Introduction: Walnut Wine Rack
This wine rack is a very easy project and will only take you a couple of days if you have access to a drill press and band saw. Difficulty: Beginner
Teachers! Did you use this instructable in your classroom?
Add a Teacher Note to share how you incorporated it into your lesson.
Step 1: Creating the Design Template
The paper template I made was 8" across and just shy of 2' long. I created mine on CorelDraw and just laser cut it out. There are many ways to create a paper template and you can easily do it by hand. The design can be modified as you wish to accommodate more or less wine bottles.
I traced the template onto three 2" thick pieces of walnut. Each piece cost $38. You can obviously go with any type of hardwood.
Step 3: Drill Press
I used a Grizzly 3.5" forstner bit which is perfect for wine bottles. I clamped each piece of walnut separately to the drill press plate with enough scrap wood underneath it. You'll need scrap wood so you don't cut into the steel plate and ruin your bit. It also gives a cleaner cut.
Step 4: Making a Mess
Step 5: Bandsaw Time!
Once the holes are cut, band saw just outside the outline on each piece of walnut. As a rule of thumb- try to get really close to the outline without riding the line just in case you accidentally run the blade through the inside of the outline. Be careful with this part! Go slow so as not to burden the blade or lose your fingers.
Step 6: Glue Up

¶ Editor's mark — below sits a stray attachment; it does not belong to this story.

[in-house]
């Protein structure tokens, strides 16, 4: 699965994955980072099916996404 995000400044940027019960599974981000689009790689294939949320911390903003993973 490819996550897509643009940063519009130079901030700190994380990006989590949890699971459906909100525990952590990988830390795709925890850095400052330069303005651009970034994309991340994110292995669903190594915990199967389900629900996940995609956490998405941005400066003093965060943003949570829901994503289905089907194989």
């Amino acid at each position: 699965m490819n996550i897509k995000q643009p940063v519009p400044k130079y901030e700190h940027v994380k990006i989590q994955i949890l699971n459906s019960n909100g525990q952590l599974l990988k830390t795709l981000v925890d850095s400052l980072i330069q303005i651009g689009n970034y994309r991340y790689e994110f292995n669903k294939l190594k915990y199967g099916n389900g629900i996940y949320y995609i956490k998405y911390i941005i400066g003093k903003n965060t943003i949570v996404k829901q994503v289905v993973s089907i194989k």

So now you have three nearly identical pieces of walnut. Don't worry about cleaning up the edges yet. First you're going to want to line up the holes on all three pieces and glue each piece of walnut to each other in one go with Titebond III wood glue and a lot of clamps. This will complete Day 1. Leave it in clamps overnight while the glue cures.
Step 7: Sanding
This little belt sander did the trick in no time. 60 or 80 grit, move moderately fast and don’t stay in one spot for too long. You can also use an orbital sander. Move up the grits from coarse to fine: 120, 150 or 180, 220, and 320 (optional).
Step 8: Finished Product
I skipped the finishing bit because you can really use anything from Danish oil to poly or varnish. As always follow the instructions on the back of the can for best results. I used Danish oil on this one, but my favorite finish of all time is Tried & True varnish which offers better protection from UV, moisture, and temperature.
Participated in the